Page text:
In this moment there is infinite potential.  Victoria Moran

Dear friends,

In the tender beginnings of a new year, a new decade, it is a Christmas story that I want to share with you, that I want to carry forward and allow to blossom inside me as I make the leap into 2020.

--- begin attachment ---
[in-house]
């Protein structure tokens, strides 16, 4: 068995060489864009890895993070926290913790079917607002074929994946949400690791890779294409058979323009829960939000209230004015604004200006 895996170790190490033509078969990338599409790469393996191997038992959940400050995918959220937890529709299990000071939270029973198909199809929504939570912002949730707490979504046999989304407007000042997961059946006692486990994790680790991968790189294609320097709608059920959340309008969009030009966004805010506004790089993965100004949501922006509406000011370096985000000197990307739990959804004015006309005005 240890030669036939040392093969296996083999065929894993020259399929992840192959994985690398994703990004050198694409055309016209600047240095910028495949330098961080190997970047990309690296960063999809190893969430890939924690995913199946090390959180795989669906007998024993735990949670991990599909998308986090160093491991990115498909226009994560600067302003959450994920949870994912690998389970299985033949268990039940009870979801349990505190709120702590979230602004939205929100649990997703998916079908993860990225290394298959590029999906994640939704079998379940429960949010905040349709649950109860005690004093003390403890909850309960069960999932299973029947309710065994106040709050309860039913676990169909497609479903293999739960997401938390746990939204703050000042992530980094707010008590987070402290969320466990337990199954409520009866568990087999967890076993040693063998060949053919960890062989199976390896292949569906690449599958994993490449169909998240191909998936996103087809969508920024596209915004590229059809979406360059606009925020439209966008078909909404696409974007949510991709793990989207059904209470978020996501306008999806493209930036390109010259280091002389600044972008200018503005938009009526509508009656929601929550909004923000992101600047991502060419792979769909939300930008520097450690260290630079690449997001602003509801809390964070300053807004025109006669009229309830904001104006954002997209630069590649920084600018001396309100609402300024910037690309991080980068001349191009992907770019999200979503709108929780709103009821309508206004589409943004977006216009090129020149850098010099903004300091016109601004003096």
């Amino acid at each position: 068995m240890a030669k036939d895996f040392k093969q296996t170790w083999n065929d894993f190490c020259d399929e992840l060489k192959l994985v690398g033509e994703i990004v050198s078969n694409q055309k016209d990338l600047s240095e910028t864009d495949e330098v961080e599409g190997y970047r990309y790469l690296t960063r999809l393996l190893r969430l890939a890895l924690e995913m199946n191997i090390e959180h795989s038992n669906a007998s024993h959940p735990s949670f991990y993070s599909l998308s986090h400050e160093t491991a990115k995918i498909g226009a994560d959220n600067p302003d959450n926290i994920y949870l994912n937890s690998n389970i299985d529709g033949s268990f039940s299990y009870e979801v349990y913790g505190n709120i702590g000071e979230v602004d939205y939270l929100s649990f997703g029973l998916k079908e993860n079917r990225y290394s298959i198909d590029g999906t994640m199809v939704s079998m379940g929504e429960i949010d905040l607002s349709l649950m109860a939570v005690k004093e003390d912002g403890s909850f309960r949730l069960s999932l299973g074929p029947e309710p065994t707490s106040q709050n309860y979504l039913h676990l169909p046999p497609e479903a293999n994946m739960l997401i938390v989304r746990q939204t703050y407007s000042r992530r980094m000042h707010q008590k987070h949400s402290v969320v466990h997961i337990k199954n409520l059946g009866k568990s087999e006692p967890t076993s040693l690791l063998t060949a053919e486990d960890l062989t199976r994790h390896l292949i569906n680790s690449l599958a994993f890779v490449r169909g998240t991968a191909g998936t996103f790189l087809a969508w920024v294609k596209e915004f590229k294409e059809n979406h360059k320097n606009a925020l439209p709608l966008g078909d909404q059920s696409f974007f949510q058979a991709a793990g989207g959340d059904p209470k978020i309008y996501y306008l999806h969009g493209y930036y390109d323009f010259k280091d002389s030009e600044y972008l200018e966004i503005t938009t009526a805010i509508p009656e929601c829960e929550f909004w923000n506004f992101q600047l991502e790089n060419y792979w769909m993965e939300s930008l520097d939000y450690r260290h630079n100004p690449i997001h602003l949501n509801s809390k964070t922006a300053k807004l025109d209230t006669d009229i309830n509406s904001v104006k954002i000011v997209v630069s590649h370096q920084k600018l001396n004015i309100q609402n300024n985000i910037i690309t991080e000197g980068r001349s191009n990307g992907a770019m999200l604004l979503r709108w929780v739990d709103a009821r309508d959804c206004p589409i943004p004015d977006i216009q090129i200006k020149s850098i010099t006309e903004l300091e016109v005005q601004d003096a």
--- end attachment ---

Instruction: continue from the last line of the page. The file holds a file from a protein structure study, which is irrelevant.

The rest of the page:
In early December, I set an intention to stay present, to savor the moments, to take care of myself, to not get swept up in the hustle and bustle of the holiday season.  And I did savor the moments.  I could list for you thousands of precious details from this past month.  But alas, the moments, they came fast and furious and the holiday-wave gained momentum and I found myself surrendering to the  last minute rush just trying with my best effort to body surf to a shore where everything was ready for the family celebration on Christmas Eve.  The tree, our most perfect balsam ever, was decorated with the ornaments collected over forty-two years of marriage, the presents were wrapped, our fridge filled to the brim with holiday treats, our cupboards laden with foods the grandkids would adore, the toys set out exactly the way the grandkids expect.  We, my husband and I, albeit exhausted, were eager for our son, daughter-in-law and their two kids to arrive.